At about the same time, in early March 1995, Lucas contacted AVW Audio Visuals, Inc. (“AVW”), a signatory employer to the collective bargaining agreement with the Union, and informed AVW of his availability for work at an upcoming convention. On March 22, 1995, AVW name-requested4 Lucas from the hiring hall to work at that convention. The hiring hall refused to refer Lucas on the ground that it had permanently expelled him from the hiring hall in May 1994.
Lucas filed a second charge with the Regional Director alleging that the Union had engaged in an unfair labor practice when it refused to readmit him and to refer him to AVW in March 1995. The Board’s General Counsel subsequently issued an unfair labor practice complaint alleging that the Union violated 29 U.S.C. ?? 158(b)(1)(A) and 158(b)(2) by refusing to reinstate Lucas and by denying him work referrals through the hiring hall. An ALJ held an evidentiary hearing and, on February 29, 1996, issued a decision finding that the Union had violated the Act. See Stage Employees Local 720 (AVW Audio Visual), No. 28-CB-4351, 2000 WL 1311111, at *6 (N.L.R.B. Sept.12, 2000) (reproducing the ALJ’s decision).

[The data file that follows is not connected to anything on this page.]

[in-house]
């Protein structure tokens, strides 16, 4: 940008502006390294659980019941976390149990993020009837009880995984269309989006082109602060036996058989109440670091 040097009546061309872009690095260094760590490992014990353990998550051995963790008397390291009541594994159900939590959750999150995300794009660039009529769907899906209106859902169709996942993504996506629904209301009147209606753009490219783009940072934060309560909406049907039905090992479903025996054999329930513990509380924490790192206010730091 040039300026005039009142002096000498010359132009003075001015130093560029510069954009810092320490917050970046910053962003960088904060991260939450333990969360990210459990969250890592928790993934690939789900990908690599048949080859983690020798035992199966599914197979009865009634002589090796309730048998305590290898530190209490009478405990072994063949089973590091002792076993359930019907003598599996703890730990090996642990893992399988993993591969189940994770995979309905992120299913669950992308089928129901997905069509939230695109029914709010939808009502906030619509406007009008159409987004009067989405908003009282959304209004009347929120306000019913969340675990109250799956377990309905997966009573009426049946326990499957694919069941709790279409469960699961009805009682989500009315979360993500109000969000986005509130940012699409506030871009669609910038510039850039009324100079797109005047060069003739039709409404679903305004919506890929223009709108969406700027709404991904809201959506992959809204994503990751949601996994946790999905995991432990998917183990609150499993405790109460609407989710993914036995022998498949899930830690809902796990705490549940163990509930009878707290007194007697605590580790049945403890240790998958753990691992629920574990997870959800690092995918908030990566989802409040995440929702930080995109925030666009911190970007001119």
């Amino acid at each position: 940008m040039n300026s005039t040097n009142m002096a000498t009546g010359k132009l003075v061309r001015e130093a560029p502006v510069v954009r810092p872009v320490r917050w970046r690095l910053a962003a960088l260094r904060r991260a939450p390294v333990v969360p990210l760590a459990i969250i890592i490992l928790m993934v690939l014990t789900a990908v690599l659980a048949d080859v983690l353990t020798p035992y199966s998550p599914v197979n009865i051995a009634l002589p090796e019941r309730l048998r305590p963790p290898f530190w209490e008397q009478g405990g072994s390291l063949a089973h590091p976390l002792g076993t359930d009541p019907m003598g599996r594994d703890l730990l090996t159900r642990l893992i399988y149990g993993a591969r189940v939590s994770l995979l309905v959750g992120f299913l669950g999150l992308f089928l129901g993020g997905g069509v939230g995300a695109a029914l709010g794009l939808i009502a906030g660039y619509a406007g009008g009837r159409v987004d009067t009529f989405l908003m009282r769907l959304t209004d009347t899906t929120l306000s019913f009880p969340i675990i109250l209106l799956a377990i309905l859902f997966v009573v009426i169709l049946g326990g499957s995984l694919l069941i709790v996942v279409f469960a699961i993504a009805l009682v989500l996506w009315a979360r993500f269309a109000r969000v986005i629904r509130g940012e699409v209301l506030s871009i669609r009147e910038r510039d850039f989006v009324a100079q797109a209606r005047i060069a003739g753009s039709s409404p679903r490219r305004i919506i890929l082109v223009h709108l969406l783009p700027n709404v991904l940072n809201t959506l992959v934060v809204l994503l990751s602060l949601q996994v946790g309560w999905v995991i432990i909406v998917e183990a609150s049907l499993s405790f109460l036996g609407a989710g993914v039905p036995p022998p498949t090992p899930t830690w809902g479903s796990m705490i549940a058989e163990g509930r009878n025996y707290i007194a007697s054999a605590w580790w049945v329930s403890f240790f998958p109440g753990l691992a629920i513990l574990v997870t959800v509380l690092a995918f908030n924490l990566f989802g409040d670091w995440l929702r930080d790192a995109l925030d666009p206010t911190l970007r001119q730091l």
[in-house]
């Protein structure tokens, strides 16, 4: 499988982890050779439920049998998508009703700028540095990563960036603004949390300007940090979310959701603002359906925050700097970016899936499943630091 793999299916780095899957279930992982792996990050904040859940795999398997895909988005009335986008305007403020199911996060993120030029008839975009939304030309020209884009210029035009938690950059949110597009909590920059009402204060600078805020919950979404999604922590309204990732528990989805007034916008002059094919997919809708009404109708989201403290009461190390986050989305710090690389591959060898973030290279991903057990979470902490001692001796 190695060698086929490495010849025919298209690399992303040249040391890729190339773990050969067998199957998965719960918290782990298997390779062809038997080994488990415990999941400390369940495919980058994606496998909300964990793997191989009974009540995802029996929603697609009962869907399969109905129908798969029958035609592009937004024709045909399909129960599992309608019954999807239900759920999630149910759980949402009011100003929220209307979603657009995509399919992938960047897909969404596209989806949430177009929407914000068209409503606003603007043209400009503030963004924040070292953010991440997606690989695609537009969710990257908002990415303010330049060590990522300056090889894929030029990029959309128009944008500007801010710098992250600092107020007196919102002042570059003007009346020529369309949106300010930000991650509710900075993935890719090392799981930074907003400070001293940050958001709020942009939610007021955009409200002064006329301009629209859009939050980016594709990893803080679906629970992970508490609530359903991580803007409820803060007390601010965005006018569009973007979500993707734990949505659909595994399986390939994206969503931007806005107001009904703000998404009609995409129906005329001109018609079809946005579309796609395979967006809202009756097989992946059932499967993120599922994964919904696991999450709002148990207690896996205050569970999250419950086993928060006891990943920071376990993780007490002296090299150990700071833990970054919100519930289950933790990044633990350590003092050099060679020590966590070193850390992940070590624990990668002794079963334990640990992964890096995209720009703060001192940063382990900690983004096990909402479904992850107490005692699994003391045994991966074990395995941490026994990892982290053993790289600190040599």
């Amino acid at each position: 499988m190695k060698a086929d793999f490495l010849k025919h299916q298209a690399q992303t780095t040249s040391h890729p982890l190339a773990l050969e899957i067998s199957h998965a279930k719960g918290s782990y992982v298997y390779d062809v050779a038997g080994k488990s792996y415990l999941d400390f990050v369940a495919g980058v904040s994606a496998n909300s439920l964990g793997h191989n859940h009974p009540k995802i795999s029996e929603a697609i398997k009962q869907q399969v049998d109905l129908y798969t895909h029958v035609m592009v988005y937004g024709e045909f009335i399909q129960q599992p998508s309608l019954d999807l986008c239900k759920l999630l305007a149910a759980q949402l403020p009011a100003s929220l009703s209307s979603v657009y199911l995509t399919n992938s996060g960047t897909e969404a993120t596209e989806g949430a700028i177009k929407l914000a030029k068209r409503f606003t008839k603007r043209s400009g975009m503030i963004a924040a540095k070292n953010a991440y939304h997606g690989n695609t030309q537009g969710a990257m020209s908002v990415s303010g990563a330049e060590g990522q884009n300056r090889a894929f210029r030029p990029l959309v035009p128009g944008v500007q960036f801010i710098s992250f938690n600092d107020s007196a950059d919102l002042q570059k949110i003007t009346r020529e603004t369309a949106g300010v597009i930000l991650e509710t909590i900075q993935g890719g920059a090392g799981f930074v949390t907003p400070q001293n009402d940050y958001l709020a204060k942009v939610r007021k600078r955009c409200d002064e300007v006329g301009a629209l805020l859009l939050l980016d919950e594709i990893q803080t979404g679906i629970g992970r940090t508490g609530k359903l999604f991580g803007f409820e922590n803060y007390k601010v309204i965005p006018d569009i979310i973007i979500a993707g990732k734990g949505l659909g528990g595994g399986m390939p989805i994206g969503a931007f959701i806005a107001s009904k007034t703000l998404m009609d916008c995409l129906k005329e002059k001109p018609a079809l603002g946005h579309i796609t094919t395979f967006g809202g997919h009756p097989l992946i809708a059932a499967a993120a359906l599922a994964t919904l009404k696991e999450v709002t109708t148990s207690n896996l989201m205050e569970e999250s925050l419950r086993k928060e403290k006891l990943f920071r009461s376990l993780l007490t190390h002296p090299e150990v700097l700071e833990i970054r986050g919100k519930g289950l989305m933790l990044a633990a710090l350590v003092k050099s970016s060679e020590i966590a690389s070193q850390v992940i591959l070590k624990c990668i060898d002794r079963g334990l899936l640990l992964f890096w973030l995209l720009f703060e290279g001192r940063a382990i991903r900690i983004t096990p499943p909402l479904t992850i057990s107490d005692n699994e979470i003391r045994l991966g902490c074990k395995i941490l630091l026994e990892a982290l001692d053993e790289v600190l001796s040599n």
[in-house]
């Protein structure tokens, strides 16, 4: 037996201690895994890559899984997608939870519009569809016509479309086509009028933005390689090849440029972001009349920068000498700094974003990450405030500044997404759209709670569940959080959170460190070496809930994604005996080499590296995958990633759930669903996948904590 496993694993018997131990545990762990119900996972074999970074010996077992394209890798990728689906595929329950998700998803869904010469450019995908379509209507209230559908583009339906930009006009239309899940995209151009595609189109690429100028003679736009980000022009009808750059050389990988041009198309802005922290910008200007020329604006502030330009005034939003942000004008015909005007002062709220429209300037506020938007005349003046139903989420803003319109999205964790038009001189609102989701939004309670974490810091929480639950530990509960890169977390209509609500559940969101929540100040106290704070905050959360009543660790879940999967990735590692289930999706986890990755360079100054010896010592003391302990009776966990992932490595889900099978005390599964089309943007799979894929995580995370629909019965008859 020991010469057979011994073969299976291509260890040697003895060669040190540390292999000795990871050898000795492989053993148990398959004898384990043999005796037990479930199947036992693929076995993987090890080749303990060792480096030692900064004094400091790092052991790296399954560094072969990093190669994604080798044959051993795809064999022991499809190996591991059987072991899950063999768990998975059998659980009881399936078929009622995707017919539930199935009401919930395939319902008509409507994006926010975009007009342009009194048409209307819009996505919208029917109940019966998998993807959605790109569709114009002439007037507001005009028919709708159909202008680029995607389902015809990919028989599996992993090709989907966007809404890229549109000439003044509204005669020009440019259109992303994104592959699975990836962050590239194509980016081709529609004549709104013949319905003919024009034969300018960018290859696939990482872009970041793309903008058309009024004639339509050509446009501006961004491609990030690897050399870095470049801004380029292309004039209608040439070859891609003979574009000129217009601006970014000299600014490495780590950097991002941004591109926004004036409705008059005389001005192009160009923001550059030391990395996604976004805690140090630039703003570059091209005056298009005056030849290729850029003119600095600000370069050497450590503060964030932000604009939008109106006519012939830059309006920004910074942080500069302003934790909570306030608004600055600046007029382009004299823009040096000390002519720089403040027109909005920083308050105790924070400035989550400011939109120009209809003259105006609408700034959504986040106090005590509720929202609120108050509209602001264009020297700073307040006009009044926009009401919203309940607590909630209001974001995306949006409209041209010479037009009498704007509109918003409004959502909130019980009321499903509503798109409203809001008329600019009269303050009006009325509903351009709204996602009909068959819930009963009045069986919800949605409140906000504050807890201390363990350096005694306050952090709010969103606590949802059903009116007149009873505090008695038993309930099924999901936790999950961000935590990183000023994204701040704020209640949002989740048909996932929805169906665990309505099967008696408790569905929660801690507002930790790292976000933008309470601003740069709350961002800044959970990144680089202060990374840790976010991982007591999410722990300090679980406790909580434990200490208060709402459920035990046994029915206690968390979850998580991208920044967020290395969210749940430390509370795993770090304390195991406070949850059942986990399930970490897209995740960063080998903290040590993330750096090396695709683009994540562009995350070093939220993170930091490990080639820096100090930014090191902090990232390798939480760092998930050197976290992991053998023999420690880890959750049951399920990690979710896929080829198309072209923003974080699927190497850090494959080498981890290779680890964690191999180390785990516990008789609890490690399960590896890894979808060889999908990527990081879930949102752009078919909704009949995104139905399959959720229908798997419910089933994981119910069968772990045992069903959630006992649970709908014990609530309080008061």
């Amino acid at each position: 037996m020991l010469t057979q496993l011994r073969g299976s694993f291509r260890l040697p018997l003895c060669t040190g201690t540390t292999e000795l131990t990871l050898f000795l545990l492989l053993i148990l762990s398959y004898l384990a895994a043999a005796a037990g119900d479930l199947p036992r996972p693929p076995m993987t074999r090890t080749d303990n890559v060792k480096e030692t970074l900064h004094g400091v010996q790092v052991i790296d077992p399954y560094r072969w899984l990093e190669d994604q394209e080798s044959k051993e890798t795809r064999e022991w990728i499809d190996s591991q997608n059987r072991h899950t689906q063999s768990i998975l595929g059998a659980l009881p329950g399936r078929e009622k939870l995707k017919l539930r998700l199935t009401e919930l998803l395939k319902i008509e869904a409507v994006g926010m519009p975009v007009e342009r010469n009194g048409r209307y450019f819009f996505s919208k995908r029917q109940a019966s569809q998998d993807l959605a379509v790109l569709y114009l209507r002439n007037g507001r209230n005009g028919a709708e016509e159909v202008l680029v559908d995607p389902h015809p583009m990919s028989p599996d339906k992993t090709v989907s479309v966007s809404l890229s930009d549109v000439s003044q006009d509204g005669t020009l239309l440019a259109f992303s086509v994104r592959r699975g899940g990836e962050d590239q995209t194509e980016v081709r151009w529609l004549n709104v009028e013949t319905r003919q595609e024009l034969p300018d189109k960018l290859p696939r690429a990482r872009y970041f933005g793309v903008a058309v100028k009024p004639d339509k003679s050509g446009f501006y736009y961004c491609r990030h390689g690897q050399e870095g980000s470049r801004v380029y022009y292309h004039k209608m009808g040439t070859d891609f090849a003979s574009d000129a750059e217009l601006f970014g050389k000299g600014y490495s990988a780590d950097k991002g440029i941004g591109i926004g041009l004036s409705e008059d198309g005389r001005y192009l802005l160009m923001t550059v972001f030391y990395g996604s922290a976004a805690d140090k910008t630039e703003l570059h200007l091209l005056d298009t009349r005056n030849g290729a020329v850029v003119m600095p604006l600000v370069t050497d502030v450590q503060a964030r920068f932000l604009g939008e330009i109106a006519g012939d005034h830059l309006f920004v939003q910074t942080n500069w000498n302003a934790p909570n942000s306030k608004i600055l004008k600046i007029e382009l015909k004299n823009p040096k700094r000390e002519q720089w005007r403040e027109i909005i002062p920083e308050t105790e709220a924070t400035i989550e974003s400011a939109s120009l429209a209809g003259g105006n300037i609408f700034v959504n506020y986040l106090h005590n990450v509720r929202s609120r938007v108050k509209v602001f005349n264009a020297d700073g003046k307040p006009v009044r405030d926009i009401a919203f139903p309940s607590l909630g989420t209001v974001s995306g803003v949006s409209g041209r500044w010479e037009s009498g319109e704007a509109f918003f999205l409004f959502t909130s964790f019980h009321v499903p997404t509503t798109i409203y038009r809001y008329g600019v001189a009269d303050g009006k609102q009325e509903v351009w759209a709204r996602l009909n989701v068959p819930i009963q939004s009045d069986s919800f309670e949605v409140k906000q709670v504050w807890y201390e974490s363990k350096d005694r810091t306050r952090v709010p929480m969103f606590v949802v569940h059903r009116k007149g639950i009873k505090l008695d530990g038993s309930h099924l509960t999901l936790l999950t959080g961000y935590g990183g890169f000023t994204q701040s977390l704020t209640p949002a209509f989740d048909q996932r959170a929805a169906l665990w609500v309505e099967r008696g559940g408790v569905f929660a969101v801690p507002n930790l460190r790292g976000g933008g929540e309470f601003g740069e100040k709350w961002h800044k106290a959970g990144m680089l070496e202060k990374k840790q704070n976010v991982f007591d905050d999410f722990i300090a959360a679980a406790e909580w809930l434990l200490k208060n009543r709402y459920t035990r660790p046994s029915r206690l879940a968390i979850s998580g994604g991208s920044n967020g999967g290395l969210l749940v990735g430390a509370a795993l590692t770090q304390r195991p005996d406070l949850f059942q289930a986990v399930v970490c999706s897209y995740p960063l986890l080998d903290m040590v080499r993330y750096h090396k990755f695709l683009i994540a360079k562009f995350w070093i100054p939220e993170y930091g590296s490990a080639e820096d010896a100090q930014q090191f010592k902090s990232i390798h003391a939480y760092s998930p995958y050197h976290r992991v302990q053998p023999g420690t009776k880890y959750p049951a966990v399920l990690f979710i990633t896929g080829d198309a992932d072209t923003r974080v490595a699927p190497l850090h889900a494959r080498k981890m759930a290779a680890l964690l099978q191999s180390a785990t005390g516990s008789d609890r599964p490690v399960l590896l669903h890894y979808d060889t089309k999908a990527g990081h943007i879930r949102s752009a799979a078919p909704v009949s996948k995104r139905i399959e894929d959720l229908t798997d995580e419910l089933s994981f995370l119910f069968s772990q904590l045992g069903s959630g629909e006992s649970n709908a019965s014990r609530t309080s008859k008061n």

The ALJ found that there was “no proof that Lucas knew or should have know [sic] in 1994 that not only was he barred permanently from use of the Union’s hiring hall, but[also] that Lucas could do nothing to change the Union’s position.” Id. The ALJ rejected the Union’s contention that “once unfit, always unfit,” as the Union had failed to present any credible evidence or “persuasive argument to rebut the presumption that the effect of refusing to re-register Lucas in its hiring hall is to encourage union membership on the part of all employees who have perceived the Union’s display of power.” Id. The ALJ further found that the Union lacked objective standards for operating the referral service, and that this practice was arbitrary and unfair to Lucas and to all others wishing to access the Union’s exclusive hiring hall. See id.